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Glossary of OA terms

Based on the glossary from UNESCO's "Policy guidelines for the development and promotion of open access."

  • BOAI: Budapest Open Access Initiative

    This is the first formal definition of Open Access, developed at an Open Society Institute (now Open Society Foundations)-funded meeting in Budapest, Hungary in December 2001 and published on 14 February 2002.

  • Creative Commons

    A non-profit organisation that develops, supports, and stewards legal and technical infrastructure to enable sharing of digital outputs, including by the development of a suite of licensing products.

  • Data mining

    Computational process whereby text or datasets are crawled by software that recognises entities, relationships and actions and can put these together in new ways to create new knowledge.

  • Double dipping

    The practice where a publisher offers 'gold' open Access in an otherwise subscription-based journal, without a commitment to reduce subscription charges in line with the new revenue stream. The author pays an article-processing fee and the publisher makes that article Open Access: the rest of the issue is only available to subscribers. Some publishers do reduce their subscription rates as revenue from APCs increases but most do not, and therefore ‘double-dip’ into research community funds.

  • Eprint

    An electronic version of a journal article or book chapter.

  • Gold open access

    Open access achieved by publishing articles in open access journals.

  • Green open access

    Open Access achieved by depositing items (journal articles, peer-reviewed conference papers and theses) in an open access repository, a process known as 'self-archiving.'

  • Hybrid open access

    Open access on a single-article basis in an otherwise subscription-based journal. Authors can pay to make their own article open access while the rest of the journal remains toll-access. Offered by publishers that wish to maintain their subscription-based business but still offer an open access option, and may be seen as a transition mechanism towards full open access at some time in the future.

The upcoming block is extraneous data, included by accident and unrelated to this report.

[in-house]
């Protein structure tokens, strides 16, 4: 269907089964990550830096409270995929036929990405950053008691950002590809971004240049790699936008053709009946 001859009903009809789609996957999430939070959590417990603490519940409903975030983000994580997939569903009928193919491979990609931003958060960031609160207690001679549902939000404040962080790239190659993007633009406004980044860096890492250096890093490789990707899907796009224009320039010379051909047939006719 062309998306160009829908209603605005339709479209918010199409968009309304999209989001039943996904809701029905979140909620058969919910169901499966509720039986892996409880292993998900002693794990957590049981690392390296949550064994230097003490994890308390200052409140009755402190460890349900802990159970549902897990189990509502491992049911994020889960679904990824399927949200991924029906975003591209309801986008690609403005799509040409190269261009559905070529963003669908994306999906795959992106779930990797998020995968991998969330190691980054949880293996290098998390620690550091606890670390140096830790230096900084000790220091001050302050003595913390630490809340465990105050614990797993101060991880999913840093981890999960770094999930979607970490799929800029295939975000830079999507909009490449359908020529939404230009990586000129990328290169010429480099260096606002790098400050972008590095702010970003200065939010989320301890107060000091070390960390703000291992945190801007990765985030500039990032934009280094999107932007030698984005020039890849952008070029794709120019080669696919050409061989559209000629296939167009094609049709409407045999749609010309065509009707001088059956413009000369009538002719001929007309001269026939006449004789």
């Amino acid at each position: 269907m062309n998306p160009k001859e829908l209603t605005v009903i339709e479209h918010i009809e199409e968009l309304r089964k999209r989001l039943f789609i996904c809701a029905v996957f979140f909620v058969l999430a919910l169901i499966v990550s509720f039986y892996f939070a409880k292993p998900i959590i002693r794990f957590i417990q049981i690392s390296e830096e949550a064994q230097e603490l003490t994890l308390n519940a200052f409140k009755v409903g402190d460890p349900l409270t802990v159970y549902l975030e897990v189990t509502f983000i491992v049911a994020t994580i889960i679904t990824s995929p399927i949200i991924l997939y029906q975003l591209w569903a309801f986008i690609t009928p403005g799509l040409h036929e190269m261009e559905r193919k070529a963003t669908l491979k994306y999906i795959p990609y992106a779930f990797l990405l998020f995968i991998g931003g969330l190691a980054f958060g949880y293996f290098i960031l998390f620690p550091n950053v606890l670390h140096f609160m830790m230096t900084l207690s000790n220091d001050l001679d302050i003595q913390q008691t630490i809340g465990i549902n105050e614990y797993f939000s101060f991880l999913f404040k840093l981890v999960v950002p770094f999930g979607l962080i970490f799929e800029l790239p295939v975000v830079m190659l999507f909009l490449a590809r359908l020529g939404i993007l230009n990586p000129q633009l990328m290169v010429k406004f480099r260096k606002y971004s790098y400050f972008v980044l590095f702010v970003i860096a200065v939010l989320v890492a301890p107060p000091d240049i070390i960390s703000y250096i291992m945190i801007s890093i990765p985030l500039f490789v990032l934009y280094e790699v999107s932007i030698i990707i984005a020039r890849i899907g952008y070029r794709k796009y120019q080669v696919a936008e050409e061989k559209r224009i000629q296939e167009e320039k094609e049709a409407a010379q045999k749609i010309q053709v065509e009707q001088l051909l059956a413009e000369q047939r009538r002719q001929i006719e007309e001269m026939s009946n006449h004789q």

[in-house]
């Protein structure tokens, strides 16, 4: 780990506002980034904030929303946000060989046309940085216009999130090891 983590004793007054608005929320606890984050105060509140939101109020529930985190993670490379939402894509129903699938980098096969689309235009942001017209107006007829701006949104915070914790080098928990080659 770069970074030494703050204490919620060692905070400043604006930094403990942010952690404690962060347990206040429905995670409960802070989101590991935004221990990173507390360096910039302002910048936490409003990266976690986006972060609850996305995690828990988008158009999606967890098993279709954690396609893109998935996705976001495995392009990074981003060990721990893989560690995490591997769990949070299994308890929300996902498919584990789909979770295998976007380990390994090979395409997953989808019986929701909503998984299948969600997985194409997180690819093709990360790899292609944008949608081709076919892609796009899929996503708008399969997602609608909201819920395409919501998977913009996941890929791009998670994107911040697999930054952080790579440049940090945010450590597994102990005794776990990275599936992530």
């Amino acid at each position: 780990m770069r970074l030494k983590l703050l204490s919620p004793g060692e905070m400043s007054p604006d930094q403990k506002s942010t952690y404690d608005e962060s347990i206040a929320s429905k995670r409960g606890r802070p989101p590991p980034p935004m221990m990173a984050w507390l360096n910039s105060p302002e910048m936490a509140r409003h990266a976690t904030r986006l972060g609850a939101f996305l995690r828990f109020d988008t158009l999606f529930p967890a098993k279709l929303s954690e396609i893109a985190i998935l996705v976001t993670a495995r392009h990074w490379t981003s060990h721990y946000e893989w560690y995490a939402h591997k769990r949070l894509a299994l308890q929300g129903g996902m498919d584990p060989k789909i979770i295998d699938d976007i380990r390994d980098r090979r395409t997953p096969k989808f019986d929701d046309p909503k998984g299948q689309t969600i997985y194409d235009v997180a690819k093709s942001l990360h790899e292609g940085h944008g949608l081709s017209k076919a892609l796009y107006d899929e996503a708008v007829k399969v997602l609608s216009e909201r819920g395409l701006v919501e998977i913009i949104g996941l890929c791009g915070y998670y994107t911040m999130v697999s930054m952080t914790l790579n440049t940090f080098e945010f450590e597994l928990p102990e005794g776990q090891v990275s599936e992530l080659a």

• Metadata

    The information that describes an object. In scholarly communication terms the object could be an article, book, dataset, etc. The metadata (or bibliographic data) describe the authorship, provenance, publication location, date of publication, object type and so forth.


    Open Archives Initiative Protocol for Metadata Harvesting. A technical standard for metadata for open access repositories and open access journals. Adherence to this standard ensures interoperability.

  • Open data

    In the scholarly communication context, open data are datasets produced by research that are made openly available. Some conditions on their use may apply depending on the need for privacy or similar restrictions.

  • Postprint

    A journal article (or book chapter or book) that has been peer-reviewed and revised appropriately as a result of peer review, but is still in the format created by the author (i.e. not the publisher's formatted form).

  • Preprint

    A journal article (or book chapter or book) that has not yet been peer-reviewed.

  • Repository

    A database of digital research outputs. May be institutionally-based or be a service to a particular disciplinary, geographical, or other type of community.

  • Self archiving

    The process of depositing a digital research article or other digital research output into an open access repository.

  • Text mining

    Computational process whereby texts are crawled by software that recognises entities, relationships, and actions and can put these together in new ways to create new knowledge.